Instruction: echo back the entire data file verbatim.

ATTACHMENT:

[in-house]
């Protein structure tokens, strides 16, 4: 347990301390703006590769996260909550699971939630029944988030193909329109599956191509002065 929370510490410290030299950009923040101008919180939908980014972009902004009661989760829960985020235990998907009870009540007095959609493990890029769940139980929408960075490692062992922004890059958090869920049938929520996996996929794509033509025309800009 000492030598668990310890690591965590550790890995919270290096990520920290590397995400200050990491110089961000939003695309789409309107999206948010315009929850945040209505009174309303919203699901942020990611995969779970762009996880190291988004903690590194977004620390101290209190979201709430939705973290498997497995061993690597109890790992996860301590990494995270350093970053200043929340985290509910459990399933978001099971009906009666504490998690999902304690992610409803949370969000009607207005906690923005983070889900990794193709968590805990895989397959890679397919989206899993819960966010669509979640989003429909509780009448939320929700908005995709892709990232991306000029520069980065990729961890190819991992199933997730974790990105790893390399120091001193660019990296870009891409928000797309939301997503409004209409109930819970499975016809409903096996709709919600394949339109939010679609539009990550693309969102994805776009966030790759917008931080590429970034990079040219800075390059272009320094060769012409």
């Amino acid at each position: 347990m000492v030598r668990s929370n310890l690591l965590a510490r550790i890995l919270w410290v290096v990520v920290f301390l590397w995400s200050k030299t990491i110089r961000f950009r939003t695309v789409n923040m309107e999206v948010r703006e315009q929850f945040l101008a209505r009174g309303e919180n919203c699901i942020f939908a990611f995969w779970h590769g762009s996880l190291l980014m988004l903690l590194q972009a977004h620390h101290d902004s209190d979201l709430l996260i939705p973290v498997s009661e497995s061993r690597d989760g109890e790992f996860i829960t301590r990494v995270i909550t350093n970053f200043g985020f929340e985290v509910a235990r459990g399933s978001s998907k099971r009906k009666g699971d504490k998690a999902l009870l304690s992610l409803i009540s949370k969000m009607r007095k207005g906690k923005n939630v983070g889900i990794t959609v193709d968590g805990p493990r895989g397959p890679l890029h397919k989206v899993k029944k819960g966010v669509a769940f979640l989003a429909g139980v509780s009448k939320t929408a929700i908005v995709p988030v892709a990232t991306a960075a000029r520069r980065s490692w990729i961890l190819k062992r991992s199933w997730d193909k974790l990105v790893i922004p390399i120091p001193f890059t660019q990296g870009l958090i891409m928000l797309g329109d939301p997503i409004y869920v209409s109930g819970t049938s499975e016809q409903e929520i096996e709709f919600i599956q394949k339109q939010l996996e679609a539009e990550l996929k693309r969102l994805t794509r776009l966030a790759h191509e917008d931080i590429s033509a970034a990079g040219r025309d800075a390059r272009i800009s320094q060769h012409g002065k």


[in-house]
């Protein structure tokens, strides 16, 4: 347990301390703006590769996260909550699971939630029944988030193909329109599956191509002065 929370510490410290030299950009923040101008919180939908980014972009902004009661989760829960985020235990998907009870009540007095959609493990890029769940139980929408960075490692062992922004890059958090869920049938929520996996996929794509033509025309800009 000492030598668990310890690591965590550790890995919270290096990520920290590397995400200050990491110089961000939003695309789409309107999206948010315009929850945040209505009174309303919203699901942020990611995969779970762009996880190291988004903690590194977004620390101290209190979201709430939705973290498997497995061993690597109890790992996860301590990494995270350093970053200043929340985290509910459990399933978001099971009906009666504490998690999902304690992610409803949370969000009607207005906690923005983070889900990794193709968590805990895989397959890679397919989206899993819960966010669509979640989003429909509780009448939320929700908005995709892709990232991306000029520069980065990729961890190819991992199933997730974790990105790893390399120091001193660019990296870009891409928000797309939301997503409004209409109930819970499975016809409903096996709709919600394949339109939010679609539009990550693309969102994805776009966030790759917008931080590429970034990079040219800075390059272009320094060769012409």
């Amino acid at each position: 347990m000492v030598r668990s929370n310890l690591l965590a510490r550790i890995l919270w410290v290096v990520v920290f301390l590397w995400s200050k030299t990491i110089r961000f950009r939003t695309v789409n923040m309107e999206v948010r703006e315009q929850f945040l101008a209505r009174g309303e919180n919203c699901i942020f939908a990611f995969w779970h590769g762009s996880l190291l980014m988004l903690l590194q972009a977004h620390h101290d902004s209190d979201l709430l996260i939705p973290v498997s009661e497995s061993r690597d989760g109890e790992f996860i829960t301590r990494v995270i909550t350093n970053f200043g985020f929340e985290v509910a235990r459990g399933s978001s998907k099971r009906k009666g699971d504490k998690a999902l009870l304690s992610l409803i009540s949370k969000m009607r007095k207005g906690k923005n939630v983070g889900i990794t959609v193709d968590g805990p493990r895989g397959p890679l890029h397919k989206v899993k029944k819960g966010v669509a769940f979640l989003a429909g139980v509780s009448k939320t929408a929700i908005v995709p988030v892709a990232t991306a960075a000029r520069r980065s490692w990729i961890l190819k062992r991992s199933w997730d193909k974790l990105v790893i922004p390399i120091p001193f890059t660019q990296g870009l958090i891409m928000l797309g329109d939301p997503i409004y869920v209409s109930g819970t049938s499975e016809q409903e929520i096996e709709f919600i599956q394949k339109q939010l996996e679609a539009e990550l996929k693309r969102l994805t794509r776009l966030a790759h191509e917008d931080i590429s033509a970034a990079g040219r025309d800075a390059r272009i800009s320094q060769h012409g002065k």